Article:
• Biology, Culture and Society
  • Reading Ethnography
  • Anthropology of the Body
  • Critical Global Health
  • Health and Inequality
  • Sex, Reproduction and Health
  • Markets and Exchange
  • Relations and Belonging
  • Ritual, Religion and Belief
  • Power and Inequality
  • Environment, Climate and the Anthropocene.

Year 3 (Year 4 if undertaking a placement year or year abroad)

In your final year, you will design and carry out your own Dissertation on a topic of your choice, which will develop your independent research and project management skills.

You will also take part in our Anthropology Field Course module, an intensive 7-day fieldwork experience at one of the department’s residential field schools, or online as a Virtual Field Course.

In recent years, optional modules have included:

  • Human Reproductive Ecology
  • Evolution of Cooperation
  • Comparative Cognition and Culture
  • Evolution of Music
  • Technological Primates
  • Primates in Peril
  • Primates, Predators and the Ecology of Fear
  • Forensic Anthropology
  • Homo narrans: Evolutionary Anthropology of Fiction
  • Paleoanthropology and Palaeoecology

Additional pathways

Students on the Anthropology BSc can apply to be transferred onto either the ‘with Year Abroad’ or ‘with Placement’ pathway during the second year. Places on these pathways are in high demand and if you are chosen your studies will extend from three years to four.

Placement

You may be able to take a work placement. Find out more.

Learning

Your learning will be supported by a variety of teaching formats, such as lectures and smaller-group teaching in seminars and practical classes.

Our curriculum places a strong emphasis on inquiry-based learning and transferable skills, with a particular focus on designing and carrying out research projects. At the start of your final year, you will visit one of our residential field schools (or a virtual alternative) to put your anthropological research skills into practice.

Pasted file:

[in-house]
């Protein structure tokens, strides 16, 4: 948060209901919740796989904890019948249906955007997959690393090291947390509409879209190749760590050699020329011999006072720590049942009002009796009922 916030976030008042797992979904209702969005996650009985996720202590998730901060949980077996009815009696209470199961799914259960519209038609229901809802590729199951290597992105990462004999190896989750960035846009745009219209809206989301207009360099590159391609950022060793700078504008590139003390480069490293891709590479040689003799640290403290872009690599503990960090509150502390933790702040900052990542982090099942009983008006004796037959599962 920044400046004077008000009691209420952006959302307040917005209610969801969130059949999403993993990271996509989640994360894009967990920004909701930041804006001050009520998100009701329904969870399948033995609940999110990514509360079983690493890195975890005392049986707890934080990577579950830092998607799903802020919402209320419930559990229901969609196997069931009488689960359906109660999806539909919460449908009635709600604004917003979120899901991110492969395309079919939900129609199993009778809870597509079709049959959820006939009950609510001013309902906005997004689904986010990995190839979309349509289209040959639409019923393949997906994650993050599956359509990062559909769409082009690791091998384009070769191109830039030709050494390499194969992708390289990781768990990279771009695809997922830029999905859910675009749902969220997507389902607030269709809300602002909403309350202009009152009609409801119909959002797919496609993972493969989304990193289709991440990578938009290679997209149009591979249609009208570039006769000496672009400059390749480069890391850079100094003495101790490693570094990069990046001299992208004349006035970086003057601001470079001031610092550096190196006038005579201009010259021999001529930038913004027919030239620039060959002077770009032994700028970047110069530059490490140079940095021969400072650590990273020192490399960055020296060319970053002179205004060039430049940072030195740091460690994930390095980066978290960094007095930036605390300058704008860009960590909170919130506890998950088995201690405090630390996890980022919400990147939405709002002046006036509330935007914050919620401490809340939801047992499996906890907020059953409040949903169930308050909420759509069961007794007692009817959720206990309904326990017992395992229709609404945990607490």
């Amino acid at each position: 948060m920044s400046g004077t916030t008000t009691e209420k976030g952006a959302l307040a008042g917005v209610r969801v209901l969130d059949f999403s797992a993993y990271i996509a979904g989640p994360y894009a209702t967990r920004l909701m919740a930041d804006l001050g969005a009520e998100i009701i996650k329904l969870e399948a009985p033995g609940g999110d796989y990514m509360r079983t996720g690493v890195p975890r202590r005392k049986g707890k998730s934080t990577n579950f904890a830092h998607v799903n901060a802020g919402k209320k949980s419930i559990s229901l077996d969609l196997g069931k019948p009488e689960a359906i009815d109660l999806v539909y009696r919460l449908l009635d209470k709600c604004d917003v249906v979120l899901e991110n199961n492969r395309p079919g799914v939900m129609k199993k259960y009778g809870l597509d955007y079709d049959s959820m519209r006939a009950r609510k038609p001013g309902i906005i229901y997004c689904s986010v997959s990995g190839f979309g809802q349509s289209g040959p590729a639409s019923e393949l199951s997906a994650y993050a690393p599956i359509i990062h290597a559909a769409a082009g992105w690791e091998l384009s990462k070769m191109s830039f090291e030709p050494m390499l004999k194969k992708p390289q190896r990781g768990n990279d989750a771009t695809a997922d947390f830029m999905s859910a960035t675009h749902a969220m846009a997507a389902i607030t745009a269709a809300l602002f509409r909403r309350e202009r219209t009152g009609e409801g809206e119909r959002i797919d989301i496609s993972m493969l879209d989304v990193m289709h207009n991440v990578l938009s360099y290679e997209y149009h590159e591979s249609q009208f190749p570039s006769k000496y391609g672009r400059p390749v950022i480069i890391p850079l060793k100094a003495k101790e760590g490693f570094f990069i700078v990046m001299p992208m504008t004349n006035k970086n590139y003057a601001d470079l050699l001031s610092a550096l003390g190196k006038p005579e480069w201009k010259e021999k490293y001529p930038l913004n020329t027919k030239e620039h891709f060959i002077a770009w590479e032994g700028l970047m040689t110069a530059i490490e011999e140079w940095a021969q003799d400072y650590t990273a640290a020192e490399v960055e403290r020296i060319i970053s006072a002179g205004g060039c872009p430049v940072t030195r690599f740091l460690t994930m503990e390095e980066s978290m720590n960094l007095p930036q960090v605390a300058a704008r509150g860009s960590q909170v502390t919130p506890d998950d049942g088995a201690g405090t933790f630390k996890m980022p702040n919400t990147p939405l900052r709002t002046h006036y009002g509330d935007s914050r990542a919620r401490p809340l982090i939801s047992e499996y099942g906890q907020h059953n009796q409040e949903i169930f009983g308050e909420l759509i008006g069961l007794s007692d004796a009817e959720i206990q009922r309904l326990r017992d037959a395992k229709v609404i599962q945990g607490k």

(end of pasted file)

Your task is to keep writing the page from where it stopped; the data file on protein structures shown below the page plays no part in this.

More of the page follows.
The Anthropology Department has a skeletal collection, a fossil cast collection, a material culture collection and other practical resources that are used in relevant modules. You may also be able to use these independently to supplement your learning or for project work.

Assessment

We use a wide range of assessments designed to provide training in a variety of anthropological and broader transferable skills, including not only 'traditional' essays and exams but also research projects, popular academic writing and outreach activities.

In your final year you will have the chance to design and carry out your own anthropological research project for your dissertation, with support and guidance from your supervisor.

Entry requirements

A level offerAAB.

Contextual offer – BBC.

BTEC Level 3 National Extended Diploma/OCR Cambridge Technical Extended DiplomaDDD.

IB Diploma score36 with 665 in higher level subjects.

In addition to satisfying the University’s general entry requirements, please note:

  • We also consider other level 3 qualifications, including T-levels.
  • We welcome applications from those with other qualifications equivalent to our standard entry requirements and from mature students with non-standard qualifications or who may have had a break in their study.
  • If you do not satisfy our general entry requirements, the Foundation Programme offers multidisciplinary degrees to prepare you for a range of specified degree courses.
  • If you are an international student who does not meet the requirements for direct entry to this degree, you may be eligible to take an International Foundation Year pathway programme at the Durham University International Study Centre.
  • We are pleased to consider applications for deferred entry.

Science A levels

Applicants taking Science A levels that include a practical component will be required to take and pass this as a condition of entry. This applies only to applicants sitting A levels with an English examination board.

Alternative qualifications

International students who do not meet direct entry requirements for this degree might have the option to complete an International Foundation Year.

English language requirements

Country specific information

Fees and funding

The tuition fees for 2025/26 academic year have not yet been finalised, they will be displayed here once approved.

The tuition fees shown for home students are for one complete academic year of full time study and are set according to the academic year of entry. Fees for subsequent years of your course may rise in line with an inflationary uplift as determined by the government.